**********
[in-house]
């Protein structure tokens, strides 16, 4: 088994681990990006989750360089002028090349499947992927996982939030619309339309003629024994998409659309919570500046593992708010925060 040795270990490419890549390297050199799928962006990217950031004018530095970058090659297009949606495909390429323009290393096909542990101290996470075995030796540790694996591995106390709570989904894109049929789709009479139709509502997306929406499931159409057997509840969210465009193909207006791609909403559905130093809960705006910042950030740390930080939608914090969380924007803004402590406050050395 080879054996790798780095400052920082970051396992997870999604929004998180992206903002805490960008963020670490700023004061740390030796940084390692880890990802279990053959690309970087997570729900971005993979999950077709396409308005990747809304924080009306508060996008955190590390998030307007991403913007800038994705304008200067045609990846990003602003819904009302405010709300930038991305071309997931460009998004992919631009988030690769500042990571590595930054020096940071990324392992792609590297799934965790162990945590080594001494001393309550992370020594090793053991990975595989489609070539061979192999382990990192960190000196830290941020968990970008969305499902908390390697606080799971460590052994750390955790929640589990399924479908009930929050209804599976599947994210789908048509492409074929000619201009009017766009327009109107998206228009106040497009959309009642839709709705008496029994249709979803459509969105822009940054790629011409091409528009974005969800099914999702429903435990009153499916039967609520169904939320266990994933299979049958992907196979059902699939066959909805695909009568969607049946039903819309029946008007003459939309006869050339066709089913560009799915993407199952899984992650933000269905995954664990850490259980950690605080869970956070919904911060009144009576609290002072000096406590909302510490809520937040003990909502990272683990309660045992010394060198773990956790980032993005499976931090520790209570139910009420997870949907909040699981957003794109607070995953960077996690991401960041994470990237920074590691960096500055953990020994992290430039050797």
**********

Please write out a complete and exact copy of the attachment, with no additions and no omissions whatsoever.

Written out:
[in-house]
């Protein structure tokens, strides 16, 4: 088994681990990006989750360089002028090349499947992927996982939030619309339309003629024994998409659309919570500046593992708010925060 040795270990490419890549390297050199799928962006990217950031004018530095970058090659297009949606495909390429323009290393096909542990101290996470075995030796540790694996591995106390709570989904894109049929789709009479139709509502997306929406499931159409057997509840969210465009193909207006791609909403559905130093809960705006910042950030740390930080939608914090969380924007803004402590406050050395 080879054996790798780095400052920082970051396992997870999604929004998180992206903002805490960008963020670490700023004061740390030796940084390692880890990802279990053959690309970087997570729900971005993979999950077709396409308005990747809304924080009306508060996008955190590390998030307007991403913007800038994705304008200067045609990846990003602003819904009302405010709300930038991305071309997931460009998004992919631009988030690769500042990571590595930054020096940071990324392992792609590297799934965790162990945590080594001494001393309550992370020594090793053991990975595989489609070539061979192999382990990192960190000196830290941020968990970008969305499902908390390697606080799971460590052994750390955790929640589990399924479908009930929050209804599976599947994210789908048509492409074929000619201009009017766009327009109107998206228009106040497009959309009642839709709705008496029994249709979803459509969105822009940054790629011409091409528009974005969800099914999702429903435990009153499916039967609520169904939320266990994933299979049958992907196979059902699939066959909805695909009568969607049946039903819309029946008007003459939309006869050339066709089913560009799915993407199952899984992650933000269905995954664990850490259980950690605080869970956070919904911060009144009576609290002072000096406590909302510490809520937040003990909502990272683990309660045992010394060198773990956790980032993005499976931090520790209570139910009420997870949907909040699981957003794109607070995953960077996690991401960041994470990237920074590691960096500055953990020994992290430039050797």